And for those of us within the prison movement, how does this policy affect us and those on the outside who support us? I propose that organizations develop communication funds which will go to alternative communication lines. These funds would be invested towards proven cadres who can make their individual work spread amongst the people. These new communication lines would be autonomous and clandestinely utilized to forward serious organizing work.
As the state continues to clamp down on illusionary elements of democracy, we must organize ways around their various intrusive sanctions while developing the capacity to reconstruct the power relations of this society.
The time has come to liberate Our political prisoners. There have been decades of conversation, of litigation, and other passive acts of resistance with little to no results.
GENOCIDE! This policy perfectly depicts how the health and future of Our families and as a result Our peoples is at stake, under attack and reeling.
Courts have thus far upheld similar policies elsewhere. Saying that realistic penological interests are being met, as prisons use the pretext of the current drug epidemic as the reason for this policy, and the courts further assert that prisons are offering a viable alternative (the tablets).
The first units that will experience this policy are: Allred, Coffield, Polunsky, Powledge, Plane, Garza West, Clements, Halbert, Robertson, and East Texas ISF, with more to follow in the following weeks, according to the public service announcement.
MIM(Prisons) adds: As soon as this policy was implemented, the attacks on prisoner communication have started. A prisoner in Stiles Unit in Texas reported on 25 July 2023:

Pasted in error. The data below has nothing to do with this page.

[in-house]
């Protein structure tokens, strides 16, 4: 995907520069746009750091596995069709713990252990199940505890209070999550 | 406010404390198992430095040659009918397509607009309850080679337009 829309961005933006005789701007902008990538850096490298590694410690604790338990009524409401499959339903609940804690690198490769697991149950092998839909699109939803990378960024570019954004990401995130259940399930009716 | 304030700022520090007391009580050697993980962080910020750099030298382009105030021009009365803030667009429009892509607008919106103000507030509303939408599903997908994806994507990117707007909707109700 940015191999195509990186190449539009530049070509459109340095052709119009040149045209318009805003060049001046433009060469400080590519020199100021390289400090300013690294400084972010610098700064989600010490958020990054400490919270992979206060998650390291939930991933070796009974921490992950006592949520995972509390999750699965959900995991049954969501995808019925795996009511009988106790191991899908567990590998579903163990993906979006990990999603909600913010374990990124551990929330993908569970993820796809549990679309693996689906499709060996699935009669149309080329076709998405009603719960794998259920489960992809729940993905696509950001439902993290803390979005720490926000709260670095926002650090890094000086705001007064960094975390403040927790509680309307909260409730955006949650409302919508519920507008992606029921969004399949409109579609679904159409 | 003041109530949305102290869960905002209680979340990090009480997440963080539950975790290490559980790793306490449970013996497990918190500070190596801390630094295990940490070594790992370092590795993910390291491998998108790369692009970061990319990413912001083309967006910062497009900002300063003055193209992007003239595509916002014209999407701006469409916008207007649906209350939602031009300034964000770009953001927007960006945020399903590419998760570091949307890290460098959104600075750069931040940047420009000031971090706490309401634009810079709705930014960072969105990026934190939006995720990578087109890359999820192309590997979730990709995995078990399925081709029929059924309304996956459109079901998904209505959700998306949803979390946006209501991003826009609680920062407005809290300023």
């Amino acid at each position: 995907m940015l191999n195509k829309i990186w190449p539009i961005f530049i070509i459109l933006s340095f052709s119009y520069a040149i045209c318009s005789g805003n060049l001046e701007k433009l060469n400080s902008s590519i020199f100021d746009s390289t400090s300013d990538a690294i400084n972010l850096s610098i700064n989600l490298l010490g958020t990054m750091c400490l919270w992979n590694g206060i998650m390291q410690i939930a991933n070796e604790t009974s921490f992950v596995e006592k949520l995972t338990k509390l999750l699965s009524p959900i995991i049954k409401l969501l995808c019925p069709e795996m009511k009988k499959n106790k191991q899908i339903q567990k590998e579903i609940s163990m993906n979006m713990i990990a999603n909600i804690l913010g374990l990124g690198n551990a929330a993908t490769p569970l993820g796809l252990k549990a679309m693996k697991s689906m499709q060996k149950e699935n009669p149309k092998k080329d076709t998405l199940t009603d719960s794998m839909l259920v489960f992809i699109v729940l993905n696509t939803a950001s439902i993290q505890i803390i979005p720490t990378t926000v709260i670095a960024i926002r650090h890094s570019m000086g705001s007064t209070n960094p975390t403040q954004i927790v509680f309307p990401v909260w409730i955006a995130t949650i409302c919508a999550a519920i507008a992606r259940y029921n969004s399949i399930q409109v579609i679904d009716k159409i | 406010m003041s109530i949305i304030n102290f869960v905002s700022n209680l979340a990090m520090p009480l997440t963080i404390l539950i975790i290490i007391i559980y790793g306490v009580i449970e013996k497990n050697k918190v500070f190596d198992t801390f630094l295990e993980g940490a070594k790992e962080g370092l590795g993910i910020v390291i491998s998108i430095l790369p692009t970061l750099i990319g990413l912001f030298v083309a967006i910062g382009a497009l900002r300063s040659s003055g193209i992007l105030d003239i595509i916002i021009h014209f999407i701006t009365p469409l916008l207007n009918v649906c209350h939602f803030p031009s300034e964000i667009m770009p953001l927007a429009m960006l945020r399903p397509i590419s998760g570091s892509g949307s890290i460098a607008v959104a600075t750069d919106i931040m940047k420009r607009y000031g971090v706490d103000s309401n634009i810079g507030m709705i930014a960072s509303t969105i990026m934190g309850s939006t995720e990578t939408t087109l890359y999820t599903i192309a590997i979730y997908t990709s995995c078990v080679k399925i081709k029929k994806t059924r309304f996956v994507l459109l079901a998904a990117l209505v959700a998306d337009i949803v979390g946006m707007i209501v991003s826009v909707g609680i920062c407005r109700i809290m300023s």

“We were recently given tablets and our e-messaging, phone through the tablet. I’m on Ad-Seg, in Restrictive Housing (RHU). On 10 July 2023, my wifi and e-messaging, as well as my phone were taken from me for no reason. According to TDCJ, all mail will be digital now, since 17 July 2023. But certain people were taken by surprise to wake up with none of our mail or phone. Without any explanation. We have been asking and sending I-60’s grievances about this, but still no one will give us an explanation. What can I do?”
The comrade asks if the censorship rules mentioned on the first page of ULK would apply to this situation. And it’s a good question. These prisoners mail is effectively being censored, so it would seem so. But we are not lawyers. And it is likely that this would need to be tested via the courts.
Some prisons in Texas, like Polunsky and Allred Units, are just returning to sender all mail from MIM Distributors sent to the prison, including media which according to the rules is supposed to be sent there.
Another problem comrades are facing is when we send them forms in the mail, they cannot print them or fill them out, because they are only given to them in a tablet.
As a comrade in Virginia wrote in ULK 76:
“This U.S. Supreme Court ruling and prison policies of surveillance and censorship listed above reveals that the fascist and repressive nature of prisons extend beyond these prison walls and adversely impacts those of you in the community. This should give human and civil rights activists, including our loved ones, additional motivation to work in solidarity with incarcerated freedom fighters to challenge these Constitutional violations via civil litigation.”(4)
1. A Texas Prisoner, November 2017, “Epidemic of K2 Overdoses at Estelle, Throughout Texas”, Under Lock & Key 59.
2. A Texas Prisoner, March 2021, “TDCJ: Your Staff are Bringing in the Drugs, and it Must Stop”, Under Lock & Key 73.
3. MIM(Prisons), June 2022, “FL, TX Censor Revolutionary 12 Steps Program”, Under Lock & Key 78.
4. A Virginia Prisoner, January 2022, “A Strategic Objective to Disrupt and Surveil the Communication Between Prisoners and Our Loved Ones”, Under Lock & Key 76.